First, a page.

Jump to Main Content
Occurrence of cardiorespiratory diseases and impact on lifespan in Swedish Irish Wolfhounds: a retrospective questionnaire-based study
- Orleifson, Lovisa, Ljungvall, Ingrid, Höglund, Katja, Häggström, Jens
- Acta veterinaria scandinavica 2017 v.59 no.1 pp. 53
- Irish Wolfhound, cardiomyopathy, death, digestive system diseases, dogs, females, insurance, longevity, males, morbidity, mortality, pneumonia, purebreds, questionnaires, Sweden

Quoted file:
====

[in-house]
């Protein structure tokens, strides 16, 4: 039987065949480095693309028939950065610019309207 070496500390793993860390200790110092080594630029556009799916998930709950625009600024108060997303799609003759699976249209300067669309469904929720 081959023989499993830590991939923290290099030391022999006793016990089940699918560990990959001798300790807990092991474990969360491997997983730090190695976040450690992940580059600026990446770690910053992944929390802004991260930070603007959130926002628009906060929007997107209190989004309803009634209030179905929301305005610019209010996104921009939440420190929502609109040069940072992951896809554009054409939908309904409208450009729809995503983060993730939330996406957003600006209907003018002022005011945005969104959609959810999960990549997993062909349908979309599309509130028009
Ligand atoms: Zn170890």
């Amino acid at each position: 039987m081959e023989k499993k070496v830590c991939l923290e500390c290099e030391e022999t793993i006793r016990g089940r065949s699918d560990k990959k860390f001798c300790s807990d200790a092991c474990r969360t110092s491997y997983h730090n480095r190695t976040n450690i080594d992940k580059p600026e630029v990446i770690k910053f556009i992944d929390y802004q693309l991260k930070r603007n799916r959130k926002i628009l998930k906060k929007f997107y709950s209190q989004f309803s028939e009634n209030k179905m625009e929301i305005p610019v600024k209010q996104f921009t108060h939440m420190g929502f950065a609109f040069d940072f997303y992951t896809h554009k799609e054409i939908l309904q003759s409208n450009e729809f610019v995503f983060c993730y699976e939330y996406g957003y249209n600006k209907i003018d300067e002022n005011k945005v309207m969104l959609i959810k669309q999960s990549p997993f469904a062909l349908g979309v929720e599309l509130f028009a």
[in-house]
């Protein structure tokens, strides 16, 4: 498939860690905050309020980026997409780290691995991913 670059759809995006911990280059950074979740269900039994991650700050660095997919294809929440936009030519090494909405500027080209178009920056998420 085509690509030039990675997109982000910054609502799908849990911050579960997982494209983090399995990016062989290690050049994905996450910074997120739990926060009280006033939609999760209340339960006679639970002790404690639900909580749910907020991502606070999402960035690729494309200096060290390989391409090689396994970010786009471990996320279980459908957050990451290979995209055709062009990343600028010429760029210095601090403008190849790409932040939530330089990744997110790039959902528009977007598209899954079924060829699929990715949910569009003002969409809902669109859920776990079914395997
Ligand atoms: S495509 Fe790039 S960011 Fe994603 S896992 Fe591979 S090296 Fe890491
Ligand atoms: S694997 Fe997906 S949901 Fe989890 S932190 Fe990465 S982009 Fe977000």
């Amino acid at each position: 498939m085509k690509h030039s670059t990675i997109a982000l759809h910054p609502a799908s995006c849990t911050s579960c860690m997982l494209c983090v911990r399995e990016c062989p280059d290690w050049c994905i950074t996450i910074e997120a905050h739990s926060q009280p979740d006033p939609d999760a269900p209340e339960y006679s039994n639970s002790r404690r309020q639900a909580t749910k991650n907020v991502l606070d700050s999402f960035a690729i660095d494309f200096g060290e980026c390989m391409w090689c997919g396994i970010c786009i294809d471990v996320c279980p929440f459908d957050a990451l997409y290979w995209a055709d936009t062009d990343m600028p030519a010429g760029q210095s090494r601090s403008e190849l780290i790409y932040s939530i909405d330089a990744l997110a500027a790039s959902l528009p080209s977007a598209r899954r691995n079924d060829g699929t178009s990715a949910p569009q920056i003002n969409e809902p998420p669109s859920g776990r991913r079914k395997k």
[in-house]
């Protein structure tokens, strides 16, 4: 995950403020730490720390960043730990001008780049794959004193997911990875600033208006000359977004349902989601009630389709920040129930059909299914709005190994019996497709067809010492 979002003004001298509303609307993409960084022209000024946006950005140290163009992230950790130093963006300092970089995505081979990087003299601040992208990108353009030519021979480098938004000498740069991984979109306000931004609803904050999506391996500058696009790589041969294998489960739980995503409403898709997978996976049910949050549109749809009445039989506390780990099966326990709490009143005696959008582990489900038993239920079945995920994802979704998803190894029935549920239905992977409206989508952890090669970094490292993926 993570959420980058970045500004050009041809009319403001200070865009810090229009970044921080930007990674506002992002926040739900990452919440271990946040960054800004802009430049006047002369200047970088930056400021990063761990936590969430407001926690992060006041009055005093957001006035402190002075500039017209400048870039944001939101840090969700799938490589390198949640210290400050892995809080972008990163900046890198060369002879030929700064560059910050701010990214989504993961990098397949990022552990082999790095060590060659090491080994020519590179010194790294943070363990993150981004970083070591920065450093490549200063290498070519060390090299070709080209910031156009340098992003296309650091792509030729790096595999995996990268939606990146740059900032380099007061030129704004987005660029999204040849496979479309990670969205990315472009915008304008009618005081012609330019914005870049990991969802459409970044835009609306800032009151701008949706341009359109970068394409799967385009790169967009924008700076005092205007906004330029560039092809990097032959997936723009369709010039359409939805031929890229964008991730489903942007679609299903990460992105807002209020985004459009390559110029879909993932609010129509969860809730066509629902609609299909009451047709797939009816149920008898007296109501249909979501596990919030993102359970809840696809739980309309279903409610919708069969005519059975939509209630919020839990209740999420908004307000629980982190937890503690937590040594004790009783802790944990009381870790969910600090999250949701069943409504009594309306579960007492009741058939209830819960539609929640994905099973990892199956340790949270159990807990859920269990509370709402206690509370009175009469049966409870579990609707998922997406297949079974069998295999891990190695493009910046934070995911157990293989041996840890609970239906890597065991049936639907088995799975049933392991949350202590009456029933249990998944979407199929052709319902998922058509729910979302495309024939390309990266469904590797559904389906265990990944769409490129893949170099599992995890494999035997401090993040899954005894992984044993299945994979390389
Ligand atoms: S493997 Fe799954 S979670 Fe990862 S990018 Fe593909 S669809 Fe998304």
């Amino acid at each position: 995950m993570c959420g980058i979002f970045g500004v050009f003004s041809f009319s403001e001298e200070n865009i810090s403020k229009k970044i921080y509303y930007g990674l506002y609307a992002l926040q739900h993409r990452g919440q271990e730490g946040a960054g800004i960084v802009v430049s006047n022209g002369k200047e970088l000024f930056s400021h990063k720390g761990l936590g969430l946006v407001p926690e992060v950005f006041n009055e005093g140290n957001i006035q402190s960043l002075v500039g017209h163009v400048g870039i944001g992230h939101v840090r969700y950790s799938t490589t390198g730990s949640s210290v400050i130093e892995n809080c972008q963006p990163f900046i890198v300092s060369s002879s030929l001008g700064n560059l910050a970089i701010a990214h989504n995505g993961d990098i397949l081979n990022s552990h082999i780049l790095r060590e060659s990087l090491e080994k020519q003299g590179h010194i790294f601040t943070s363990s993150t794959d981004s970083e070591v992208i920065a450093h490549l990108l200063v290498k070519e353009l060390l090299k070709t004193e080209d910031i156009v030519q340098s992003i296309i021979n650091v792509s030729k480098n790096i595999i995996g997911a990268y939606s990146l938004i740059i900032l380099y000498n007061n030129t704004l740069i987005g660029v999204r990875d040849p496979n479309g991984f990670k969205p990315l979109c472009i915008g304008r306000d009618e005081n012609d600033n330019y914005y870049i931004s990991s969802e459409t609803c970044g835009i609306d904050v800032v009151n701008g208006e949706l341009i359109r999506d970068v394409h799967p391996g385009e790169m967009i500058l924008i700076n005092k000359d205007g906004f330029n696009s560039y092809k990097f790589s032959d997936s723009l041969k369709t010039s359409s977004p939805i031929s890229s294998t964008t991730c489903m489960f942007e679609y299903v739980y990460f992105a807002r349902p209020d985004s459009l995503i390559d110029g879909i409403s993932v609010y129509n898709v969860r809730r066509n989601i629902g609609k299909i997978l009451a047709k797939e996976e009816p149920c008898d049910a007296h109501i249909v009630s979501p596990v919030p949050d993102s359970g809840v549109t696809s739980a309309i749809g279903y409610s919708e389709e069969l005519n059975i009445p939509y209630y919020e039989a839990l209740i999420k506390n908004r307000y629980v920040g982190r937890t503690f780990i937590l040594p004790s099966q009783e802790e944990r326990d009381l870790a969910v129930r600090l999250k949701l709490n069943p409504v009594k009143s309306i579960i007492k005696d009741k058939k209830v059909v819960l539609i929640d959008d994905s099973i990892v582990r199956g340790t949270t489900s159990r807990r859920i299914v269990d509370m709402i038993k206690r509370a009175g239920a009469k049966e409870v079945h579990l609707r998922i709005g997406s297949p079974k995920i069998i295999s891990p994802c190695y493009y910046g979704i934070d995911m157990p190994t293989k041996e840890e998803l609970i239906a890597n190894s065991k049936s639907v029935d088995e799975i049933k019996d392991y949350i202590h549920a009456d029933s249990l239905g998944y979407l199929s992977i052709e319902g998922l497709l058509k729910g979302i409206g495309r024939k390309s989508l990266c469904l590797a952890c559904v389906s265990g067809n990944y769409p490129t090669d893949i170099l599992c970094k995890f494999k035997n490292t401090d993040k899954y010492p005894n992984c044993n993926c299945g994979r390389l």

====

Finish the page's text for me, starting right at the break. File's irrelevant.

- BACKGROUND: According to Swedish animal insurance data, Irish Wolfhounds (IW) are 29 times more likely to die from cardiac causes than the baseline breed. Dilated cardiomyopathy (DCM) has a high prevalence in the breed and the disease has been shown to be hereditary in IW. Few studies address respiratory diseases in IW, but reports suggest that the incidence of pneumonia is high. Respiratory diseases are reported as a common cause of death in the breed along with cardiac, neoplastic, musculoskeletal and gastrointestinal diseases. The aim of this study was to investigate mortality, morbidity and lifespan in Swedish IW through a questionnaire-based study. Focus was on DCM and pneumonia and potential association between these diseases. Questionnaires were sent to owners of purebred IW registered in the Swedish Kennel Club, born during 2006–2008. Owners were asked for information concerning occurrence of disease, results of clinical examinations, treatments, cause and date of death. RESULTS: Overall response rate was 38% (105 completed questionnaires). Median lifespan was 2720 days (7.5 years). Males had shorter lifespan than females (median 2523 and 2836 days, respectively), P = 0.02. The most common causes of death were neoplastic disease (24%), cardiac disease (18%) and respiratory disease (16%). The percentage of dogs with pneumonia on at least one occasion during their lifetime was 37%, with a majority experiencing recurrent episodes (53%). The median lifespan was shorter for dogs affected by pneumonia on at least one occasion (2629 days), compared to dogs without history of pneumonia (2804 days) (P = 0.04), whereas the lifespan did not differ between dogs with or without a diagnosis of DCM. No sex predisposition was found regarding DCM or pneumonia. CONCLUSIONS: This study showed that DCM and pneumonia are common conditions in IW in Sweden, and that dogs affected by pneumonia have a shorter lifespan than those without history of pneumonia. Considering the results from this study and previous studies regarding these diagnoses in IW; cardiac and respiratory disease should be given further attention in the course of improving the general health of the breed.